LONDON (Reuters) -Irish boxer Michael Conlan said he felt vindicated by an independent report published on Thursday that found evidence of corruption and manipulation of bouts https://www.reuters.com/lifestyle/sports/bout-manipulation-existed-rio-2016-olympics-says-independent-report-2021-09-30 at the 2016 Rio de Janeiro Olympics.
Conlan’s quarter-final defeat in Rio triggered an outcry at the time, with the bantamweight blasting boxing’s world body AIBA as ‘corrupt’, ‘rotten to the core’ and saying officials had robbed him of his dream.
The report, led by Richard McLaren and commissioned by AIBA, suggested at least nine bouts were suspicious while two bouts caused the system to “publicly collapse”.
One of those two was Conlan’s against Russia’s Vladimir Nikitin, who was so badly injured despite being declared the winner that he was unable to fight in the semi-final but still collected a bronze medal.
“I’m going to be honest, the news today was a shock… I thought it was all put to bed, it was finished and nothing was going to happen, but here we are five years later and probably coming to a final close, which is great,” Conlan told Reuters.
“I’m delighted and I hope that justice will be served. It shows that my reactions and my actions during the time were just and now hopefully I’ll have a bit of vindication by the end of this.”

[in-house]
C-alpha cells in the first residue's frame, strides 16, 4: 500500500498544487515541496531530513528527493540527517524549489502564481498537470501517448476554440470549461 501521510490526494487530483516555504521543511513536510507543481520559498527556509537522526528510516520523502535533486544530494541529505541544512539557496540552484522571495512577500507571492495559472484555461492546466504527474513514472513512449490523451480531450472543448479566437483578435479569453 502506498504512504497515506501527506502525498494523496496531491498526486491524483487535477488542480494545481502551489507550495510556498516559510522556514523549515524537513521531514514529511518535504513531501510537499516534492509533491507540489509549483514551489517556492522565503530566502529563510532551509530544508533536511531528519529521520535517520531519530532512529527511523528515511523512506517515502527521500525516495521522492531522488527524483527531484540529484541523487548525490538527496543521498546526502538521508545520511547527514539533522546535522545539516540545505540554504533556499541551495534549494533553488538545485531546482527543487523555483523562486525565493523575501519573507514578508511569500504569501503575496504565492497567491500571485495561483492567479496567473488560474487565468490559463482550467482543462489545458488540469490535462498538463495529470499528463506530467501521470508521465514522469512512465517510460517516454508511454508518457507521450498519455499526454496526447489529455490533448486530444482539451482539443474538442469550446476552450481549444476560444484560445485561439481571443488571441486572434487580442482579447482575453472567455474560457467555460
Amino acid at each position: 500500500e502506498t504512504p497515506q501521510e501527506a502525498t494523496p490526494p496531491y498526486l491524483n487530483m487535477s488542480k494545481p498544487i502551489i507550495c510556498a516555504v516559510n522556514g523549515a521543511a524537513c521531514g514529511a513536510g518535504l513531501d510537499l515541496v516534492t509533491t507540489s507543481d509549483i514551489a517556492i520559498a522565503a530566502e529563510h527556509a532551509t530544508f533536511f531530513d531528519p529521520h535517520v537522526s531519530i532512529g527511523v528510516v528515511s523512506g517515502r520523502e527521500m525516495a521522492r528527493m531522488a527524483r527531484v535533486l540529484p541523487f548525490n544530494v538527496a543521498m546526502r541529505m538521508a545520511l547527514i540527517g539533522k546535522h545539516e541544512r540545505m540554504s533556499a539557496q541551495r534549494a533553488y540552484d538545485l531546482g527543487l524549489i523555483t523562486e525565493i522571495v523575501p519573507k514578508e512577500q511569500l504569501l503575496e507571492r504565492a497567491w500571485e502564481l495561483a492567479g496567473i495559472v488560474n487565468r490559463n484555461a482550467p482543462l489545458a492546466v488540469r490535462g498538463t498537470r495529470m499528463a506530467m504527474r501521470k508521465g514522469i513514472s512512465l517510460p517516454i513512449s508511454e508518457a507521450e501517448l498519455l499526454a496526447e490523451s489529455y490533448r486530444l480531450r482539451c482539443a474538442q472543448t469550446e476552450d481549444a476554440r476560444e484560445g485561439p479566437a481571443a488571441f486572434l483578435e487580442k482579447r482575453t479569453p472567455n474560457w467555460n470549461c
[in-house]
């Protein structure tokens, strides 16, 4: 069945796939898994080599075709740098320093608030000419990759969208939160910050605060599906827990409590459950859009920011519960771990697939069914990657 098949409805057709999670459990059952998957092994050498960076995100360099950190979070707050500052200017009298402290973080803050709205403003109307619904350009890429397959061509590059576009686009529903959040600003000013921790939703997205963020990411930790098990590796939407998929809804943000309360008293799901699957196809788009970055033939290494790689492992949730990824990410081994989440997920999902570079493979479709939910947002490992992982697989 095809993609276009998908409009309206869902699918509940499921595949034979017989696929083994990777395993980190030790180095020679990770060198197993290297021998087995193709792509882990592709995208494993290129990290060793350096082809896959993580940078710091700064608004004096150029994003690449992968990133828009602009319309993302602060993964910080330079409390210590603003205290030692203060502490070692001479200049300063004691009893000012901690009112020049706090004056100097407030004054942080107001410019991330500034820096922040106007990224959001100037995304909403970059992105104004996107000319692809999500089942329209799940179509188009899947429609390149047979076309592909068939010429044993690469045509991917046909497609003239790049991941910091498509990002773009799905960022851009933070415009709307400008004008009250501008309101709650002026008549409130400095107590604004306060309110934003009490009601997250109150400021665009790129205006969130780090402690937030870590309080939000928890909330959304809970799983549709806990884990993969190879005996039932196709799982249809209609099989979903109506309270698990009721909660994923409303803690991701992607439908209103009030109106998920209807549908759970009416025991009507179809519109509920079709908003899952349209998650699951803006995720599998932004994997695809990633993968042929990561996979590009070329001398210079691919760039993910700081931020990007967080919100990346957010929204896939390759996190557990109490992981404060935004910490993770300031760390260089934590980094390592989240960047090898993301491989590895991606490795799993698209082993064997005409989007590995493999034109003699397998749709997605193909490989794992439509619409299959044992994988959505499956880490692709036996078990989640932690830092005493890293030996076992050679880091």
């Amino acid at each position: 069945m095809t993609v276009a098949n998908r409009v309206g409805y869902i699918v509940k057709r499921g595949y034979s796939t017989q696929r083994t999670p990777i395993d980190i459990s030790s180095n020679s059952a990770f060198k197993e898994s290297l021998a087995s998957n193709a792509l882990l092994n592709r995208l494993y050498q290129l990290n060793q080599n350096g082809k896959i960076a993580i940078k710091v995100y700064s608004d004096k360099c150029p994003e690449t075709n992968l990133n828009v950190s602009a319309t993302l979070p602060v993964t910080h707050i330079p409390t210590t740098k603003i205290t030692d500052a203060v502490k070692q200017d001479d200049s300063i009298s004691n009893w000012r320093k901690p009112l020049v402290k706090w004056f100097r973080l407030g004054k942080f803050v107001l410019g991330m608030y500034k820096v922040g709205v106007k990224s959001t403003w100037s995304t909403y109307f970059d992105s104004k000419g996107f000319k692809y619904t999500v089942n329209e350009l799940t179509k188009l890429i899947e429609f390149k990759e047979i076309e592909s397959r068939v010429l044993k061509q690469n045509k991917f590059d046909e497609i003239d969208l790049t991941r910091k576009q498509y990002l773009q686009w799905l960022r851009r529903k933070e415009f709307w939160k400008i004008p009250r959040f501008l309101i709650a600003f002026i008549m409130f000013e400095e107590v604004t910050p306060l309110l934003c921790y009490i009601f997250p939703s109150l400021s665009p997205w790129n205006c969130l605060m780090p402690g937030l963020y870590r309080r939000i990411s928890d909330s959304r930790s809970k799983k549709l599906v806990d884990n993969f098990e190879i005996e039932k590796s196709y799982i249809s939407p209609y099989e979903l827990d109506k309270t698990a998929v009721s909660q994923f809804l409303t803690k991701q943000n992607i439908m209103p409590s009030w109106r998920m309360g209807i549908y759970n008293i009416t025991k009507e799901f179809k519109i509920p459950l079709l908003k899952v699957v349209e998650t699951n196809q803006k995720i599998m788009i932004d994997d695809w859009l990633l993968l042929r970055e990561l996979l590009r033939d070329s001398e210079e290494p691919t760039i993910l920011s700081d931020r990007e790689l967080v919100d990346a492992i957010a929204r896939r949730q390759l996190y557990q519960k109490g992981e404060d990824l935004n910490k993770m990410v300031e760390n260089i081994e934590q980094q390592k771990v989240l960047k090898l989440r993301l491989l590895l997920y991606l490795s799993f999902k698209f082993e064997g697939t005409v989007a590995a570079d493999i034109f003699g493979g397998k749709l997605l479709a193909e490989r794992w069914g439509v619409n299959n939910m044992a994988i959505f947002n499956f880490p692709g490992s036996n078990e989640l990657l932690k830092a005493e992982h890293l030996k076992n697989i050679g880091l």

Conlan, a 2012 bronze medallist, was the reigning world and European Champion in 2016, and he said the controversial split decision that gave Nikitin victory broke him completely.
“My goal as a boxer when I started boxing was to become Olympic Champion — I will never, ever become a champion because of what happened,” he said.
“I’m probably never going to get that back and it is something I will have to probably live with for the rest my life.
“To be a double Olympic medallist, which I should have been, even though I believe it should have been champion… I think for the decision to be overturned would be fantastic.”
‘I WANT MY MEDAL’
Conlan, who turned professional after the Olympics, hoped decisions could be overturned and a medal awarded.
“I want my medal, that is when I feel that justice will be done, when they send me that medal in the post. I’ll even go to Switzerland if they will hand me it there,” he said.
“And also if they can take away the 10,000 Swiss Francs ($10,704) they charged me with because of my reaction at the Games, I’ll be happy too. And then a wee apology wouldn’t go amiss.”
However, he said that the injustice of Rio had probably benefited his career more than winning gold and his earnings had not been affected.
Conlan added that the fighters who benefited from the corruption should not be penalised.
“It wasn’t their fault, they weren’t the guys controlling what was going on, they weren’t the guys making decisions,” he said.
“They were just going in there believing they were fighting honestly and winning honestly, but there was much going on behind the scenes.”
Another Rio fight called into question was the super-heavyweight final between Britain’s Joe Joyce and France’s Tony Yoka, with the latter taking gold. Both are unbeaten as professionals.
($1 = 0.9342 Swiss francs)
(Reporting by Iain Axon, additional reporting by Alan Baldwin, Writing by Rohith Nair; editing by Toby Davis)